The Wetlands Reserve Program (WRP)

The Wetlands Reserve Program (WRP) is designed to increase habitat for fish and wildlife while improving water quality. The federal government will share in the cost to restore low-lying areas of cropland to wetlands, and may also purchase development rights to the property. Contracts to restore wetlands may be available for 10 years or the development rights can be sold to the government for a period of 30 years or permanently.

Land Use Cropland or grassland
Type of Program Cost-share payments, Rental agreement OR Easement program
Resource Concern Water quality, Wildlife habitat
Purpose The environmental purpose is to provide fish and wildlife habitat, improve water quality, reduce flooding, recharge groundwater, and protect biological diversity. It also provides opportunities for educational, scientific, and recreational activities.
Landowner Benefits Landowners receive cost-share payments and technical assistance for restoring and protecting wetland values and functions, addressing problems related to farming practices, and enhancing wildlife recreational opportunities. Participants benefit with a reduction in problems associated with farming potentially difficult areas and having incentives to develop wildlife recreational opportunities on the land.
Description There are 3 different kinds of enrollment options for landowners who want to restore degraded or lost wetland habitats. They must be willing to limit the use of the wetlands for a period of years.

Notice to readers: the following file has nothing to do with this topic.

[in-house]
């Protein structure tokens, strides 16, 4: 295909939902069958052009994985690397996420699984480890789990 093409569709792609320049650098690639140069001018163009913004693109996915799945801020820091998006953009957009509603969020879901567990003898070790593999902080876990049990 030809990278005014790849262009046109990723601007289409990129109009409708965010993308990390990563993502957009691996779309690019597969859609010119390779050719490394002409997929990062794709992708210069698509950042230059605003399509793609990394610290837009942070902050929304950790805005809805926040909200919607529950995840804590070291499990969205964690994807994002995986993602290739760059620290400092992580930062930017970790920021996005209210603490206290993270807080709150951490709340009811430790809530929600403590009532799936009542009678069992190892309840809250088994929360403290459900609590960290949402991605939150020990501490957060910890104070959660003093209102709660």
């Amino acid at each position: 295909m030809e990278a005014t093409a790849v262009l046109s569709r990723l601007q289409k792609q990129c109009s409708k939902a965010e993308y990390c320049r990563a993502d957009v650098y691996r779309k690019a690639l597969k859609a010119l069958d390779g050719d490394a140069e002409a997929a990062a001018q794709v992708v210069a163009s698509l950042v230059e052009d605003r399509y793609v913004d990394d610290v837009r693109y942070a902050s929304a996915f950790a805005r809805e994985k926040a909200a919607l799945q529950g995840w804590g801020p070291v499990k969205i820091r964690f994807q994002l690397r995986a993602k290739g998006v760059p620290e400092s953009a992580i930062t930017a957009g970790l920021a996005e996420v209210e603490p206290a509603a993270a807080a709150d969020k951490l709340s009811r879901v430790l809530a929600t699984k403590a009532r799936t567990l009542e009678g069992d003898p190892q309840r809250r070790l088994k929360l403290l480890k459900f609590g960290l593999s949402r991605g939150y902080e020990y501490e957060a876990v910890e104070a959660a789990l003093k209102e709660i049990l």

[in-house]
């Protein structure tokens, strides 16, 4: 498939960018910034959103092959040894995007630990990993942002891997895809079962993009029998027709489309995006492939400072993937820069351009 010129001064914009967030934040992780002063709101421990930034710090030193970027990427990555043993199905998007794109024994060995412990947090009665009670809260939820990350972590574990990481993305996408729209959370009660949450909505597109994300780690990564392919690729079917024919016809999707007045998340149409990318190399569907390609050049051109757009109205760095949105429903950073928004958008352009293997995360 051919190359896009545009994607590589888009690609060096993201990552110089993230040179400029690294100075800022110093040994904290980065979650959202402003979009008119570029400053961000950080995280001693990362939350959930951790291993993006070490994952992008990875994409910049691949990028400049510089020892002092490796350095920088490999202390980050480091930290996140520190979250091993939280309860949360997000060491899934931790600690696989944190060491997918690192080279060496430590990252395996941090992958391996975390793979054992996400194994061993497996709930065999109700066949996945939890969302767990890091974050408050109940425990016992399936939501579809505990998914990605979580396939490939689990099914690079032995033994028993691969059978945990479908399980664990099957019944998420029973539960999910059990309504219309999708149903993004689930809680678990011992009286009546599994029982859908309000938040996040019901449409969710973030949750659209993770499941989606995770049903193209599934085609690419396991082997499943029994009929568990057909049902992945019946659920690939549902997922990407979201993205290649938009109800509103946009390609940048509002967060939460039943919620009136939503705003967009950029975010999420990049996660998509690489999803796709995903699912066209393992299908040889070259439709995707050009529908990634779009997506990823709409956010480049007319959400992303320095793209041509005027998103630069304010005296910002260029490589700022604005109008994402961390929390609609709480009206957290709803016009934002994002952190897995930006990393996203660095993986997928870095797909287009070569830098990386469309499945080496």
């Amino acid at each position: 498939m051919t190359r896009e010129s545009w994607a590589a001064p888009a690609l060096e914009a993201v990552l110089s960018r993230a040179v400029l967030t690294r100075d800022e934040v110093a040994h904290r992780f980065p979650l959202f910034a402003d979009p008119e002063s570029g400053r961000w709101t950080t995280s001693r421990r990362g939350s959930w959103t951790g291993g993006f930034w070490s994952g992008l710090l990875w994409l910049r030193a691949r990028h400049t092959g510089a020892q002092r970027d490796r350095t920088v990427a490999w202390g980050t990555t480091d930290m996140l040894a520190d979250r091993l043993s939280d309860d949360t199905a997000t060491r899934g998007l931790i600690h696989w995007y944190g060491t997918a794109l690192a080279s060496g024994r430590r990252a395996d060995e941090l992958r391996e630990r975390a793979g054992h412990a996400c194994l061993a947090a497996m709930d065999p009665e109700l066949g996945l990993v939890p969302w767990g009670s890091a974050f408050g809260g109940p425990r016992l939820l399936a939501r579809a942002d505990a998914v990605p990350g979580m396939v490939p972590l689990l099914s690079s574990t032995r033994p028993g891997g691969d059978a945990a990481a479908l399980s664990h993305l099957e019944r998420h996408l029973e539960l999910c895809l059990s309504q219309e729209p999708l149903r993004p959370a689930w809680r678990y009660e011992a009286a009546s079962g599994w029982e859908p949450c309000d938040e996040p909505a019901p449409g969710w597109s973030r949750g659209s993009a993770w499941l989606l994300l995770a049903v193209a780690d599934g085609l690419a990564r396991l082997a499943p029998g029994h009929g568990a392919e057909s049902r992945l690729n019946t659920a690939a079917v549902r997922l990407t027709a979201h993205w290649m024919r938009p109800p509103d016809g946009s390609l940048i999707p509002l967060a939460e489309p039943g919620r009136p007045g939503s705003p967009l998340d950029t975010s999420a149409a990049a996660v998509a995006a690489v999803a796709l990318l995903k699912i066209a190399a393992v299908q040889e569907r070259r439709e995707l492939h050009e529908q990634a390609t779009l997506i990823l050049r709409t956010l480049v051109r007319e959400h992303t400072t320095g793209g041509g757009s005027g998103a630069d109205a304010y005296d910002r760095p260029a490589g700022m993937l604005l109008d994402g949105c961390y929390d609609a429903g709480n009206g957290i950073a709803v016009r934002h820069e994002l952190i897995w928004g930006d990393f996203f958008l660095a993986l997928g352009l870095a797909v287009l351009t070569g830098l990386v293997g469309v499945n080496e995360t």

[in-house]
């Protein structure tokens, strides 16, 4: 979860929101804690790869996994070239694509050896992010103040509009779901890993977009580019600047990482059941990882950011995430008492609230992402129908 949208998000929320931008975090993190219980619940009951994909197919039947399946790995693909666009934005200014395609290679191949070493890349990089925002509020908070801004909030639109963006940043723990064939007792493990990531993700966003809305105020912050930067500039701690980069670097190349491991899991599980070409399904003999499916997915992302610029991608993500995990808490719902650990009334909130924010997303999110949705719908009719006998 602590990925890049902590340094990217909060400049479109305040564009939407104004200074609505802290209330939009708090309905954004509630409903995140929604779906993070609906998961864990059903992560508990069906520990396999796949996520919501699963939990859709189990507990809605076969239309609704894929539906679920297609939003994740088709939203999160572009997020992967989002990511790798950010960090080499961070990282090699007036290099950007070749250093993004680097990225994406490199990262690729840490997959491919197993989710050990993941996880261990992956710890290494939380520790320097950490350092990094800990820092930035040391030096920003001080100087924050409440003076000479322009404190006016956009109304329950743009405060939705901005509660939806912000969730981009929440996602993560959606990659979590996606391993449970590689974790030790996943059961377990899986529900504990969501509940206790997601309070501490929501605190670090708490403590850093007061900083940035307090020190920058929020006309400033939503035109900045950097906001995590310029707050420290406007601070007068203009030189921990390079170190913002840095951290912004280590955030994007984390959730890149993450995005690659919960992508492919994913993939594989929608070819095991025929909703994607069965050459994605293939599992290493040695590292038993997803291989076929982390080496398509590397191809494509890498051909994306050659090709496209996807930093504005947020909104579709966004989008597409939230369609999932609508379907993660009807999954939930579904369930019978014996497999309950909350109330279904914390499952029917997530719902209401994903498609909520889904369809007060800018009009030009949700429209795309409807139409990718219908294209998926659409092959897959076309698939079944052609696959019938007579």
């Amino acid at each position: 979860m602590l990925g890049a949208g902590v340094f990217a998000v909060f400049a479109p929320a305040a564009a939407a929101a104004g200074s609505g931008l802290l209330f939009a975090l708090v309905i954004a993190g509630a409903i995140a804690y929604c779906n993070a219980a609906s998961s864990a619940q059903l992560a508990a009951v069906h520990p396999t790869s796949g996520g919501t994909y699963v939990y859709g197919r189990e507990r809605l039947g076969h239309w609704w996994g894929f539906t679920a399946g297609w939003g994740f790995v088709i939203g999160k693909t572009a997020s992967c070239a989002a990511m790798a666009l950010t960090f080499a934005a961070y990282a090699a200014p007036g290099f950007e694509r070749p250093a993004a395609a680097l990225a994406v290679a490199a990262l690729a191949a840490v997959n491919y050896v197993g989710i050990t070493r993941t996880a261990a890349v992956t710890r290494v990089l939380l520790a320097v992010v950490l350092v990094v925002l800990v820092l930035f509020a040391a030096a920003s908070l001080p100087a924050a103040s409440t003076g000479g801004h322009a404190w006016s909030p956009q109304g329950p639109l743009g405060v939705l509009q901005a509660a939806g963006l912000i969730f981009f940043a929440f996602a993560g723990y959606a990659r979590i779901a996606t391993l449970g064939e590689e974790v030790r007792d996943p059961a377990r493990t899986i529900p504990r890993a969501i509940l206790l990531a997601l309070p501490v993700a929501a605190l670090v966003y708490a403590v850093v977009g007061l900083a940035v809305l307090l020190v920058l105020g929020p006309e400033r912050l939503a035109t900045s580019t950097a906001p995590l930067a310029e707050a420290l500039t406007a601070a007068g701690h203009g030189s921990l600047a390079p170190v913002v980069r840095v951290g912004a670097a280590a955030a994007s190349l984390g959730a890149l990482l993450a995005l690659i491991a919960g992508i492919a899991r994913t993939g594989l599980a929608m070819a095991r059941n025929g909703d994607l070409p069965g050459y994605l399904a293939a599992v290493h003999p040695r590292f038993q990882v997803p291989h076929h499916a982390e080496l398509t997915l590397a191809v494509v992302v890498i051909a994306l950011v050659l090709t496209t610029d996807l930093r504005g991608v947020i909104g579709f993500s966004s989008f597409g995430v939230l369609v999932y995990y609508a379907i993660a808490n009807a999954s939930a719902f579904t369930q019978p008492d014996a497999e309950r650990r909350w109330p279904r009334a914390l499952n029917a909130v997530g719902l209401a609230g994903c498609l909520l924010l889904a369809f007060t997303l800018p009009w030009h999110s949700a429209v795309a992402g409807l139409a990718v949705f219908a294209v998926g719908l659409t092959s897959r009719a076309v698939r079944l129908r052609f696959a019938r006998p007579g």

• 10-year agreement – pays 75% restoration cost only.
  • 30-year easement – pays 75% restoration cost and 75% agricultural value.
  • Permanent easements – pays 100% restoration cost and 100% agricultural value.

In every case, the Natural Resource Conservation Service (NRCS) continues to assist landowners after a site has been restored by reviewing restoration measures, providing basic biological and engineering advice, and clarifying the technical and administrative aspects of the easement or agreement.

Practices Wetland restoration and wildlife habitat establishment are basic practices.
Costs to Landowner Landowners pay a portion of the costs associated with management activities implemented on the property with any agreement below permanent easement.
Eligibility Landowners must own the property for at least 7 years prior to enrollment with exceptions existing. In general, “wealthy” landowners are barred from participation. The land must be restorable and suited for wildlife benefits and typically contain wetlands (or converted wetlands) that have been or are farmed or in pasture, riparian areas, or restored wetlands that need protection. Eligible land includes cropland or grassland that was used for agricultural production prior to flooding from natural overflow of closed basin lake or pothole. Lands are ineligible if the wetlands were converted after Dec. 23, 1985, or if timber stands were established by other federal incentive programs such as theConservation Reserve Program (CRP).


Contract The contracts are 10-year agreements. The easements can be 30-year or permanent. Although specific land-use practices are limited, landowners retain private ownership of the property.
Other Notes Permanent or 30-year easements recorded only with property deed. The 10-year agreement is not recorded with deed. Consideration to be given to cost-effectiveness, financial contributions by landowner, likelihood of success of easement, offsite environmental benefits, and damages avoided by wetland restoration.
Landowner Initiation
  • Contact the local Natural Resource Conservation Service (NRCS) where you own land.
  • Ask about enrolling land into the Wetlands Reserve Program (WRP).